Roots by Alex Haley

1851611Fiction — audiobook. Read by Avery Brooks. BBC Audio, 2007. Originally published 1976. 30 hours, 7 minutes. Library copy.

Subtitled “The Saga of an American Family”, Haley’s book begins in the eighteenth century with the story of Kunta Kinte, a young African male of the Mandinka people captured from present-day Gambia and sold into slavery in 1767. The story progresses through the lives of seven generations of Kunta Kinte’s descendants and is largely based upon the stories passed down to Haley by his Grandmother Cynthia, whose father was emancipated from slavery in 1865.

There is some debate whether or not Haley’s book should be shelved as fiction or nonfiction but, regardless of genre, it is clear why this sweeping saga won a special Pulitzer Prize in 1977. The beauty of this story lies in its presentation of people — their emotions, the intimacy of their relationships, the horrors of their situations — and the way these characters are determined to keep their family together in memory when slavery kept them physically separated.

It is difficult to image these characters were singularly created by Haley; they seem to mirror real people in a way not always found in a novel. What happened to the characters may appear to be overused tropes in literature, but the characters themselves are so beautifully written that they transcend this charge.

I listened to the audiobook and so I cannot back this statement up with page numbers, but it felt as though much of the story was focused on Kunta Kinte’s life with his grandson, Chicken George, receiving a fair amount of attention compared to Kunta Kinte’s daughter, Kizzy. It felt very much as though she was the medium between the two man who interested Haley the most, and this feeling as well as the rushed presentation of the connection between Chicken George and the author would be my only complaints about the novel as a whole.

That said, the time spent detailing Kunta Kinte’s life in present-day Gambia — his culture, his family, his traditions — and his adjustment (for lack of a better word) to slavery in the United States contained some of the most emotionally evocative passages in the book. At no time did I feel impassive as I listened to the seemingly indescribable fear and sense of loss Kunta Kinte experienced as he was transported across the ocean in chains, renamed “Toby”, or forced to abandon his religion and his language.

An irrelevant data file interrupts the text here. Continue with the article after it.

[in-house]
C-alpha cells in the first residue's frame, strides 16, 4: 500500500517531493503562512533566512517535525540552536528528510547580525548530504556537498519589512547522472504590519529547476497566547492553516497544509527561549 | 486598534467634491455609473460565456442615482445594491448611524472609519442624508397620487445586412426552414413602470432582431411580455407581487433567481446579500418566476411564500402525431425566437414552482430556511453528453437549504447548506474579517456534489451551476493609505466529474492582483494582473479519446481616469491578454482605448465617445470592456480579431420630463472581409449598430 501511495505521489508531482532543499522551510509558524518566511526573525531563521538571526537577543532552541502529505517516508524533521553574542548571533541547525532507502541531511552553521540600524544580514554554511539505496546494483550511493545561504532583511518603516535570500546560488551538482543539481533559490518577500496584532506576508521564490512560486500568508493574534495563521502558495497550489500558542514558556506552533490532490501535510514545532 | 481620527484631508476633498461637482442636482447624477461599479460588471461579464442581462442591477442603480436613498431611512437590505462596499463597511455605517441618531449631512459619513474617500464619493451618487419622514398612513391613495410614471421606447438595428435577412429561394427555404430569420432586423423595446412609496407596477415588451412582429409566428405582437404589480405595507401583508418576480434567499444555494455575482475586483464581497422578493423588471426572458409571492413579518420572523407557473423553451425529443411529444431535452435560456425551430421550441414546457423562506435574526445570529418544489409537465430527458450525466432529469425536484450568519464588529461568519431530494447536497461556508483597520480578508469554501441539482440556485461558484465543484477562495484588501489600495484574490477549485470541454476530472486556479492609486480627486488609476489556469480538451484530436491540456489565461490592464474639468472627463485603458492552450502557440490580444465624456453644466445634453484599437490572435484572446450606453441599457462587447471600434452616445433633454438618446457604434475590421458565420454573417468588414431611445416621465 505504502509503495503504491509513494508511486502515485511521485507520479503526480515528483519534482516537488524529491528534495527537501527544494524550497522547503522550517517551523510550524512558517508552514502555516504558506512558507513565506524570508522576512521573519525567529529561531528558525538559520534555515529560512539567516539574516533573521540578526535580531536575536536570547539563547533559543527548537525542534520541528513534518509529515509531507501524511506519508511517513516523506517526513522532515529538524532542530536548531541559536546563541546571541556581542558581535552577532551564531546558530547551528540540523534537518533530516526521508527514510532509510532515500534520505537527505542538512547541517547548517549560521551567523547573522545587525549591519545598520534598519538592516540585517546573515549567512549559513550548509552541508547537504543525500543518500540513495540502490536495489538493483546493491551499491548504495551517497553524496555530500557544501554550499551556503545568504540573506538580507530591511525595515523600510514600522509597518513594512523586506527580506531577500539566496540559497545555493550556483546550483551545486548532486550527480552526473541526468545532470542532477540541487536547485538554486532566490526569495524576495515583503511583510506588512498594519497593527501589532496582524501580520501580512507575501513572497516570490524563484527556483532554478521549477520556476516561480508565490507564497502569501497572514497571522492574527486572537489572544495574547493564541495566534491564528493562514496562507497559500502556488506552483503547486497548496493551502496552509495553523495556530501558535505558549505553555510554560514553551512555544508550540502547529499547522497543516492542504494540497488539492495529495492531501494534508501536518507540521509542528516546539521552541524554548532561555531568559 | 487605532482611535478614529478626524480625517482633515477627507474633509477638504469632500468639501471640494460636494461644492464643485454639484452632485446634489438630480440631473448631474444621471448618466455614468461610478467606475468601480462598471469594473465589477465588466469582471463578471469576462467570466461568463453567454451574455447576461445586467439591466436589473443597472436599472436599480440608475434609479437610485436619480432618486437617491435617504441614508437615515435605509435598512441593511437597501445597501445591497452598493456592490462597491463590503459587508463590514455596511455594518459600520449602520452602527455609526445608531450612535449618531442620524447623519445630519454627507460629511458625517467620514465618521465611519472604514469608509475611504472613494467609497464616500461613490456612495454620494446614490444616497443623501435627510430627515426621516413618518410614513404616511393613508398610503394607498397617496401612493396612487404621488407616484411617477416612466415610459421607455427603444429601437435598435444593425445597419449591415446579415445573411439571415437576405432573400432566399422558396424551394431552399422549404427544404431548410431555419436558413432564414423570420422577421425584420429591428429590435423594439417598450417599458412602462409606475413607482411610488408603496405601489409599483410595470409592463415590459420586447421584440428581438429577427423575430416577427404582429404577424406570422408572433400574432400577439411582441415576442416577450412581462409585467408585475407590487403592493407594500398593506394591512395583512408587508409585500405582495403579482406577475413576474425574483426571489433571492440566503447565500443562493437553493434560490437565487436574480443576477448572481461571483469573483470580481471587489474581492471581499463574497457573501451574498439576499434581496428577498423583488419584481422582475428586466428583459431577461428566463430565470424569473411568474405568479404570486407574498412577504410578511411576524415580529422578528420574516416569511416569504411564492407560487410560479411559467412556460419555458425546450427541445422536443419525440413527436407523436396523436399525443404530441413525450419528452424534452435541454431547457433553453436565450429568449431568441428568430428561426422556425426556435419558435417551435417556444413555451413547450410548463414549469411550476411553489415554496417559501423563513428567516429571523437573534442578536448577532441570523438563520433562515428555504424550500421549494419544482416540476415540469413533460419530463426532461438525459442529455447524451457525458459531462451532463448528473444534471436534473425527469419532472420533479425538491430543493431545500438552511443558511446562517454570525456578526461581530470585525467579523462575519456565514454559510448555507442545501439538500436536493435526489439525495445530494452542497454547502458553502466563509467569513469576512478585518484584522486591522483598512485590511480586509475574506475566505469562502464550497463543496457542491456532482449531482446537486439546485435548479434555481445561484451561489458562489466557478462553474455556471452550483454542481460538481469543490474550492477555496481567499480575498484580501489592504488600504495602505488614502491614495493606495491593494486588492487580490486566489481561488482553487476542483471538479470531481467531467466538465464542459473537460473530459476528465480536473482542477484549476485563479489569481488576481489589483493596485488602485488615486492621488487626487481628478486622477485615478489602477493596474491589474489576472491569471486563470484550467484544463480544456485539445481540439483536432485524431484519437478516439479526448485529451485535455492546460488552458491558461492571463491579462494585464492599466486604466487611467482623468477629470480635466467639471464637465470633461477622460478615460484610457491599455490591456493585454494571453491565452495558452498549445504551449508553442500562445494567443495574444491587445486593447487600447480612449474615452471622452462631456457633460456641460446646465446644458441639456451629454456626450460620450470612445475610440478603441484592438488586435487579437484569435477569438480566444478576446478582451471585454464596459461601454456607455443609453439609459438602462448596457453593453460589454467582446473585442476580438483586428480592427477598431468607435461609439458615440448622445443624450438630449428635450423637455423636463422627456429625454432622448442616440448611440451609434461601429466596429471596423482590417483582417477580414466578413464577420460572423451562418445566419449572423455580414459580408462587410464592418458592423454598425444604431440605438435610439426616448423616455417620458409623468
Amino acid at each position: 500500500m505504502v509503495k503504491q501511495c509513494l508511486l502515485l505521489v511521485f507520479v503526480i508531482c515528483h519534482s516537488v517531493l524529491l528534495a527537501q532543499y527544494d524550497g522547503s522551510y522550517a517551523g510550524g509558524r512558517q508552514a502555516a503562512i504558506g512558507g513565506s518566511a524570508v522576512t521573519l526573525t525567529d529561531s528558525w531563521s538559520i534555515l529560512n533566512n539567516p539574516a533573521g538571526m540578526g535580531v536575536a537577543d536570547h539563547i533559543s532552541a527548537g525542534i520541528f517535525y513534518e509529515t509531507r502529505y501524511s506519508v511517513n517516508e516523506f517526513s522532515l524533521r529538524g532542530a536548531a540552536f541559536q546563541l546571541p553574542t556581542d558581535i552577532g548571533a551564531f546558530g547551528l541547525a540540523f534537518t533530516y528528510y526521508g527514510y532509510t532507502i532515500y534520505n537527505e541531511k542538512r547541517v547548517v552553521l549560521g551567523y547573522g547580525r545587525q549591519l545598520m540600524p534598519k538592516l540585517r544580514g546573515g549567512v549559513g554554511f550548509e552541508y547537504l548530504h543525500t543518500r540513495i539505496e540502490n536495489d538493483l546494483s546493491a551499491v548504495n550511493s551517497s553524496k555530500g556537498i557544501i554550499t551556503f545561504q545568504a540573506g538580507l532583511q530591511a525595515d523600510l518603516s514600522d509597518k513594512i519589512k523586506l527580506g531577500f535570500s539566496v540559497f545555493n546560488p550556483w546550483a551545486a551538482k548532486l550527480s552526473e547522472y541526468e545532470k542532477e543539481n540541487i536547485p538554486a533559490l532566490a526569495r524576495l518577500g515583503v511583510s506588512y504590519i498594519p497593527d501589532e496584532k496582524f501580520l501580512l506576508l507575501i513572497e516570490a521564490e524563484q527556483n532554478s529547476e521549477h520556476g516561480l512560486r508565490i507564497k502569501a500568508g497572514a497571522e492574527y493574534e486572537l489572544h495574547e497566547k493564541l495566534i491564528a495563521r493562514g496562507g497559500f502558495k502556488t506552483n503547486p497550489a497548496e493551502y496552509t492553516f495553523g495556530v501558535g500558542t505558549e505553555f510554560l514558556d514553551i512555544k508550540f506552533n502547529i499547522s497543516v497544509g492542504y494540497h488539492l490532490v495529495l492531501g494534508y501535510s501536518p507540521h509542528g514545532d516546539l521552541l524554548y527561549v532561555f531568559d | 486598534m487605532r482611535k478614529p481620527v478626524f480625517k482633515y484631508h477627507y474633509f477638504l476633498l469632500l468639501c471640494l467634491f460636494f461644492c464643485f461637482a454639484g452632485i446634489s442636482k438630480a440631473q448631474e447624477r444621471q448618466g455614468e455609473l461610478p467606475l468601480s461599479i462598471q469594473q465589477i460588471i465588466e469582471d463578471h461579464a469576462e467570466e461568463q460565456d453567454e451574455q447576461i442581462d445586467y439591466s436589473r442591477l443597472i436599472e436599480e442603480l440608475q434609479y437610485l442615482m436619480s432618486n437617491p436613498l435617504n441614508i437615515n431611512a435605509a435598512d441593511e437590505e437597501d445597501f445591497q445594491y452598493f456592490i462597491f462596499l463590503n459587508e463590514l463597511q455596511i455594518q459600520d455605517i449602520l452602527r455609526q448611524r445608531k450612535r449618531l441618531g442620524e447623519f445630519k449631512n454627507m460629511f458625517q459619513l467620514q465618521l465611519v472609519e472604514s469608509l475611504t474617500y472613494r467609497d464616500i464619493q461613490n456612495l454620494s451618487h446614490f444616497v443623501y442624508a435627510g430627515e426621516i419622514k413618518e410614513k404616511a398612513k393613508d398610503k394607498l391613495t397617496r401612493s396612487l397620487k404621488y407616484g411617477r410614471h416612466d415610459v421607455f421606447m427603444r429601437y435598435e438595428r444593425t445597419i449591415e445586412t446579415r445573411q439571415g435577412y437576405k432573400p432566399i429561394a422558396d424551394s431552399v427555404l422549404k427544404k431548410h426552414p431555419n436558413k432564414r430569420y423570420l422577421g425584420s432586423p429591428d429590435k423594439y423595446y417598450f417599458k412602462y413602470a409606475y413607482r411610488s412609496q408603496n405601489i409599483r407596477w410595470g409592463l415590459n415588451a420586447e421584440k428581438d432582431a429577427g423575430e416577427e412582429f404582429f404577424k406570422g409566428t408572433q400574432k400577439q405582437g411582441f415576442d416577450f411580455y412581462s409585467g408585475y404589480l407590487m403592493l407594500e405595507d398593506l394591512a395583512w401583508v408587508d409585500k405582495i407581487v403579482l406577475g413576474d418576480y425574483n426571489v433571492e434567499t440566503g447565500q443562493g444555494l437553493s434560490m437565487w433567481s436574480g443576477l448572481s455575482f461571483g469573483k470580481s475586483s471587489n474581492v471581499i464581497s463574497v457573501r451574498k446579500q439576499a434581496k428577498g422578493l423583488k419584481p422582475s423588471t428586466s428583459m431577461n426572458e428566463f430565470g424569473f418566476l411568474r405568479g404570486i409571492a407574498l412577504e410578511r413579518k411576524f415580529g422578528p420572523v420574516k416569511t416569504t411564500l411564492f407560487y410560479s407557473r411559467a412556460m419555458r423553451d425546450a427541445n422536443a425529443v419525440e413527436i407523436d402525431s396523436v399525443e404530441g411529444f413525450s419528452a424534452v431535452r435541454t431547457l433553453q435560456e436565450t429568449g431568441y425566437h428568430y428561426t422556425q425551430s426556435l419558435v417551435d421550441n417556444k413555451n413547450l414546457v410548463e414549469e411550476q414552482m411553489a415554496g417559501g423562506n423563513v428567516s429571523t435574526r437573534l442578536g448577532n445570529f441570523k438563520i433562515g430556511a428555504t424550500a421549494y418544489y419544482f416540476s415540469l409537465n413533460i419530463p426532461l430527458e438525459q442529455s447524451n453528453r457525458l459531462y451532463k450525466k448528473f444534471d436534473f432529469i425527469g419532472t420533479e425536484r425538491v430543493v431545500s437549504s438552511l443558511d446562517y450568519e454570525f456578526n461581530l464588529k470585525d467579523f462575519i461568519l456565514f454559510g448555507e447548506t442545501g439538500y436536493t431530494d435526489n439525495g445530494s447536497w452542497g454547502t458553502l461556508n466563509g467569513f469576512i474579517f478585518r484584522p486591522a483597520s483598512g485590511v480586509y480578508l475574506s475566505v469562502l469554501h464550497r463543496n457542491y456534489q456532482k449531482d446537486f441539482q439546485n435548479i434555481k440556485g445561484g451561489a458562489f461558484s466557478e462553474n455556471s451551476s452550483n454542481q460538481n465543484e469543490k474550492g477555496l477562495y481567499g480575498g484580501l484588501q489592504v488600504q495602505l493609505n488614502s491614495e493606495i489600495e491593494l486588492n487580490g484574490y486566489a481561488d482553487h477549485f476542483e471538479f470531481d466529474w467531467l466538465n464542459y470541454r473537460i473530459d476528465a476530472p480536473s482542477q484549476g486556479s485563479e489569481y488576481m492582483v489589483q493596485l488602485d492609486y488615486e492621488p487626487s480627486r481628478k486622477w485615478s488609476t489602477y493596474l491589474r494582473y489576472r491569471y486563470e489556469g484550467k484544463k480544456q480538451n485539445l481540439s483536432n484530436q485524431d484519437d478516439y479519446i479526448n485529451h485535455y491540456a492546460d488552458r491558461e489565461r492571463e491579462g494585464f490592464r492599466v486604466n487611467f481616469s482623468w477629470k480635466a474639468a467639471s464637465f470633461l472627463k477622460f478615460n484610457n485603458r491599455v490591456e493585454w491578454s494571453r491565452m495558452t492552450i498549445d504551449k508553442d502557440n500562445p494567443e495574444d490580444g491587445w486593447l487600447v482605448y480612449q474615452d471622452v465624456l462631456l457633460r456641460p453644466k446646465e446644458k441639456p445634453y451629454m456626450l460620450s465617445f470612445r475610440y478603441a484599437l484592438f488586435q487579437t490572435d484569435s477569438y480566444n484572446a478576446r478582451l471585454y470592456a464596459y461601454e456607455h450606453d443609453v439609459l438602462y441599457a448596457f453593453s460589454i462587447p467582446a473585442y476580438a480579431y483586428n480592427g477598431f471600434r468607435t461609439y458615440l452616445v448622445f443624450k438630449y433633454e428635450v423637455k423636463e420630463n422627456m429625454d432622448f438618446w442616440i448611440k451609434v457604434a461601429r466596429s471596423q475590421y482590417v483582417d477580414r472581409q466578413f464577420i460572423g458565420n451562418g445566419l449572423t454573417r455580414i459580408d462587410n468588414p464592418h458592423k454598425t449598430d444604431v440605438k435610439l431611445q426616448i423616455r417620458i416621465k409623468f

Admittedly, I avoided this book for so long because of its sheer size — 729 pages in paperback — and I am glad I turned to the audiobook, which is a little over thirty hours in length, narrated by Avery Brooks to help me overcome my timidity towards the novel. Brooks’ voice is just lovely — deep, warm, infused with emotion as just the right moment — and his narration added to my love of the characters and the story they reside in.

The Classics Club:

I read this book for the Classics Club, which challenges participants read and discuss fifty or more books considered to be classics within a five year period. My personal goal for this project is to read seventy-five books in three years ending on August 15, 2017. You can find out more information by checking out my introductory post, project post, or spreadsheet of titles.


    • I saw parts of the mini-series based on this book around the time I was in middle school, but I was easily scared off by the size of the book and it was never assigned as required reading. I’d like to think it was because of the length but we tended to focus on British literature at my high school.


  1. I have a vague recollection of seeing some of the bits from the TV series in the 70’s, but my parents deemed it too ‘sexy’ for a 10 yr old & wouldn’t let me watch it through!
    Dad also had the book, with a ‘sexy’ cover, which tantalised me as a young teen!
    It was only as an adult, I realised that the book was an epic tale about slavery & family and not another Harold Robbins!

    I would love to read it one day…but 700+ pages is a little off-putting right now.


    • The only scene that I remember from the TV series is Kizzy being sexually assaulted by the slave owner so that it probably right about where my parents turned off the television and told me I couldn’t watch any more.

      (A similar thing occurred with Stephen King’s Green Mile and I had to sneak peeks at the book in order to find out the ending.)

      What really made me want to read it, though, was the lovely made-for-tv film “The Color of Friendship” where the white, South African character stays up all night reading the novel in the home of her host family, who happen to be black Americans. Only took me 14 years to finally get over my fear of the 700+ pages.


  2. Lu

    I haven’t read this, but it’s definitely a classic that I need to read. I have always been intimidated by its size too, but it’s great to hear it’s such an amazing read.


    • The size seems to be a common barrier. I picked up a hardback copy once and realized there was no way I could stand to sit for long stretches of time with it in my lap. I’m glad I went with the audio, but it was a little daunting to load 527 tracks onto my iPod. I thought I’d never finish it.


    • Yay! I was hoping my review would encourage people to overcome the intimidating size of the book. I know I would have let it languish on my shelf where it not for the Classics Club spin.


  3. I remember all the excitement and controversy over the mini-series when it first aired. I was old enough to watch it all but just barely. I rewatched the mini-series a few years ago and admired it very much. While the production values are of it’s time the acting is excellent. I also felt the way it depicted slavery and race in America was so close to the bone that it would not stand a chance of being made today.

    I’ve never read the book, but you have me thinking that I should give it a try.


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